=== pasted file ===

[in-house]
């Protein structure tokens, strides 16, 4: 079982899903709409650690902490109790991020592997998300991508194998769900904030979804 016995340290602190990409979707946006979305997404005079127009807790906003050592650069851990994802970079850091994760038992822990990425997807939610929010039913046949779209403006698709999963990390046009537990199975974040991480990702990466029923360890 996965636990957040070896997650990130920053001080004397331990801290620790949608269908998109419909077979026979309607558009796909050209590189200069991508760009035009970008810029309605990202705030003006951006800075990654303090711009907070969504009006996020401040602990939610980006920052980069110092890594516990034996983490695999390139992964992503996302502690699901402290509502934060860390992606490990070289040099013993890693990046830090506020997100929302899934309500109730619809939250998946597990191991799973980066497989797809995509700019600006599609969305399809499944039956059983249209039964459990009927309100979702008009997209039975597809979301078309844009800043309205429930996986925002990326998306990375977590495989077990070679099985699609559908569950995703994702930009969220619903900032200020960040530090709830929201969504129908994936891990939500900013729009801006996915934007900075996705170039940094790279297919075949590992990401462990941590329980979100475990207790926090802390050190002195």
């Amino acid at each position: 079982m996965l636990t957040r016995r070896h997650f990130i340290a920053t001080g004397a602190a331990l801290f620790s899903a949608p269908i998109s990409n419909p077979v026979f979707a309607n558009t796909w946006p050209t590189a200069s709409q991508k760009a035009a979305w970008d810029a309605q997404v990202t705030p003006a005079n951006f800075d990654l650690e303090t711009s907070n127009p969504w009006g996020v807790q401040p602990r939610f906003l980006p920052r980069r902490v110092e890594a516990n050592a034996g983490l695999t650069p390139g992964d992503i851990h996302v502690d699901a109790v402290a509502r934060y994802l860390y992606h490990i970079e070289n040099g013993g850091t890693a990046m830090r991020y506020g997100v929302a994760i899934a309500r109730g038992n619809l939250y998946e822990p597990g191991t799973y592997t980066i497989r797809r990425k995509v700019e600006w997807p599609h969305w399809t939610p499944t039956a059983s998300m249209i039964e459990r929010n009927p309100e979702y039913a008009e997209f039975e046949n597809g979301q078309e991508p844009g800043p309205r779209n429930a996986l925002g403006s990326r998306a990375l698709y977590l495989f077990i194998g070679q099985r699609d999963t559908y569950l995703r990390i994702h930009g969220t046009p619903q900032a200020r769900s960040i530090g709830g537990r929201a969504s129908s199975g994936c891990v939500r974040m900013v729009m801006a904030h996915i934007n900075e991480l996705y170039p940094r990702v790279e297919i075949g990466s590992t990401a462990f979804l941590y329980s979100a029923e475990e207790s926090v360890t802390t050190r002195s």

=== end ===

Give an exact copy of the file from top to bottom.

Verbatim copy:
[in-house]
């Protein structure tokens, strides 16, 4: 079982899903709409650690902490109790991020592997998300991508194998769900904030979804 016995340290602190990409979707946006979305997404005079127009807790906003050592650069851990994802970079850091994760038992822990990425997807939610929010039913046949779209403006698709999963990390046009537990199975974040991480990702990466029923360890 996965636990957040070896997650990130920053001080004397331990801290620790949608269908998109419909077979026979309607558009796909050209590189200069991508760009035009970008810029309605990202705030003006951006800075990654303090711009907070969504009006996020401040602990939610980006920052980069110092890594516990034996983490695999390139992964992503996302502690699901402290509502934060860390992606490990070289040099013993890693990046830090506020997100929302899934309500109730619809939250998946597990191991799973980066497989797809995509700019600006599609969305399809499944039956059983249209039964459990009927309100979702008009997209039975597809979301078309844009800043309205429930996986925002990326998306990375977590495989077990070679099985699609559908569950995703994702930009969220619903900032200020960040530090709830929201969504129908994936891990939500900013729009801006996915934007900075996705170039940094790279297919075949590992990401462990941590329980979100475990207790926090802390050190002195």
């Amino acid at each position: 079982m996965l636990t957040r016995r070896h997650f990130i340290a920053t001080g004397a602190a331990l801290f620790s899903a949608p269908i998109s990409n419909p077979v026979f979707a309607n558009t796909w946006p050209t590189a200069s709409q991508k760009a035009a979305w970008d810029a309605q997404v990202t705030p003006a005079n951006f800075d990654l650690e303090t711009s907070n127009p969504w009006g996020v807790q401040p602990r939610f906003l980006p920052r980069r902490v110092e890594a516990n050592a034996g983490l695999t650069p390139g992964d992503i851990h996302v502690d699901a109790v402290a509502r934060y994802l860390y992606h490990i970079e070289n040099g013993g850091t890693a990046m830090r991020y506020g997100v929302a994760i899934a309500r109730g038992n619809l939250y998946e822990p597990g191991t799973y592997t980066i497989r797809r990425k995509v700019e600006w997807p599609h969305w399809t939610p499944t039956a059983s998300m249209i039964e459990r929010n009927p309100e979702y039913a008009e997209f039975e046949n597809g979301q078309e991508p844009g800043p309205r779209n429930a996986l925002g403006s990326r998306a990375l698709y977590l495989f077990i194998g070679q099985r699609d999963t559908y569950l995703r990390i994702h930009g969220t046009p619903q900032a200020r769900s960040i530090g709830g537990r929201a969504s129908s199975g994936c891990v939500r974040m900013v729009m801006a904030h996915i934007n900075e991480l996705y170039p940094r990702v790279e297919i075949g990466s590992t990401a462990f979804l941590y329980s979100a029923e475990e207790s926090v360890t802390t050190r002195s």